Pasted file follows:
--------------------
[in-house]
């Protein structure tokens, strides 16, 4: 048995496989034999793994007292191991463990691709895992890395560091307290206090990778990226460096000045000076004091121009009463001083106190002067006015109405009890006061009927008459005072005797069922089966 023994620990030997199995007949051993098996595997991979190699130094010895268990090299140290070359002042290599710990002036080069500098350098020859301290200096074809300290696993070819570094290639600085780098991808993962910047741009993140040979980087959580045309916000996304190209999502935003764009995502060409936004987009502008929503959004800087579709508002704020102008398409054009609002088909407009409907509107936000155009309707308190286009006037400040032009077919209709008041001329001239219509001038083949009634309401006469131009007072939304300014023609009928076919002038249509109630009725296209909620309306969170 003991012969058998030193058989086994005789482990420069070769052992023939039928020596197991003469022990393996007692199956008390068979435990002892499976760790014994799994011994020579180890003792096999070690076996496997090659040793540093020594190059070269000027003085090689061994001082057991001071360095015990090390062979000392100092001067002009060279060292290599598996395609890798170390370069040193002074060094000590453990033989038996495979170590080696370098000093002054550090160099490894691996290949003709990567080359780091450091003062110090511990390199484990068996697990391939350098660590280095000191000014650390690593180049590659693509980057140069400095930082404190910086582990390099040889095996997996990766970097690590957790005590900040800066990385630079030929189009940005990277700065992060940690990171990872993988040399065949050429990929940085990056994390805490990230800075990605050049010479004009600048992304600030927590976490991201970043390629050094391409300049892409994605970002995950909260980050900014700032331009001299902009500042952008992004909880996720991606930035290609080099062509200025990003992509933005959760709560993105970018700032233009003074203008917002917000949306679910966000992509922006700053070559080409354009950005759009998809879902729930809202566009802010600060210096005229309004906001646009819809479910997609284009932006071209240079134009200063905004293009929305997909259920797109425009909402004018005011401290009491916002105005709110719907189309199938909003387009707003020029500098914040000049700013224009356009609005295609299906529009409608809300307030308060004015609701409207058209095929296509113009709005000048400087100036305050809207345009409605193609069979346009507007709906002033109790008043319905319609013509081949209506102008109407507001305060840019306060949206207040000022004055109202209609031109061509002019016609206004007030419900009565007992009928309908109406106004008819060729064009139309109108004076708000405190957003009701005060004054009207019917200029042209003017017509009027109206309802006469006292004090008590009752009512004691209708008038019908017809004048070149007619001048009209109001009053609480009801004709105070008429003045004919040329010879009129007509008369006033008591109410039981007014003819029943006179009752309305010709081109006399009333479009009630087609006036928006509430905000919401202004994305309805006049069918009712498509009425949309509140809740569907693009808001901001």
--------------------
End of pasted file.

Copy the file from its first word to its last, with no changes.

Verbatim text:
[in-house]
């Protein structure tokens, strides 16, 4: 048995496989034999793994007292191991463990691709895992890395560091307290206090990778990226460096000045000076004091121009009463001083106190002067006015109405009890006061009927008459005072005797069922089966 023994620990030997199995007949051993098996595997991979190699130094010895268990090299140290070359002042290599710990002036080069500098350098020859301290200096074809300290696993070819570094290639600085780098991808993962910047741009993140040979980087959580045309916000996304190209999502935003764009995502060409936004987009502008929503959004800087579709508002704020102008398409054009609002088909407009409907509107936000155009309707308190286009006037400040032009077919209709008041001329001239219509001038083949009634309401006469131009007072939304300014023609009928076919002038249509109630009725296209909620309306969170 003991012969058998030193058989086994005789482990420069070769052992023939039928020596197991003469022990393996007692199956008390068979435990002892499976760790014994799994011994020579180890003792096999070690076996496997090659040793540093020594190059070269000027003085090689061994001082057991001071360095015990090390062979000392100092001067002009060279060292290599598996395609890798170390370069040193002074060094000590453990033989038996495979170590080696370098000093002054550090160099490894691996290949003709990567080359780091450091003062110090511990390199484990068996697990391939350098660590280095000191000014650390690593180049590659693509980057140069400095930082404190910086582990390099040889095996997996990766970097690590957790005590900040800066990385630079030929189009940005990277700065992060940690990171990872993988040399065949050429990929940085990056994390805490990230800075990605050049010479004009600048992304600030927590976490991201970043390629050094391409300049892409994605970002995950909260980050900014700032331009001299902009500042952008992004909880996720991606930035290609080099062509200025990003992509933005959760709560993105970018700032233009003074203008917002917000949306679910966000992509922006700053070559080409354009950005759009998809879902729930809202566009802010600060210096005229309004906001646009819809479910997609284009932006071209240079134009200063905004293009929305997909259920797109425009909402004018005011401290009491916002105005709110719907189309199938909003387009707003020029500098914040000049700013224009356009609005295609299906529009409608809300307030308060004015609701409207058209095929296509113009709005000048400087100036305050809207345009409605193609069979346009507007709906002033109790008043319905319609013509081949209506102008109407507001305060840019306060949206207040000022004055109202209609031109061509002019016609206004007030419900009565007992009928309908109406106004008819060729064009139309109108004076708000405190957003009701005060004054009207019917200029042209003017017509009027109206309802006469006292004090008590009752009512004691209708008038019908017809004048070149007619001048009209109001009053609480009801004709105070008429003045004919040329010879009129007509008369006033008591109410039981007014003819029943006179009752309305010709081109006399009333479009009630087609006036928006509430905000919401202004994305309805006049069918009712498509009425949309509140809740569907693009808001901001």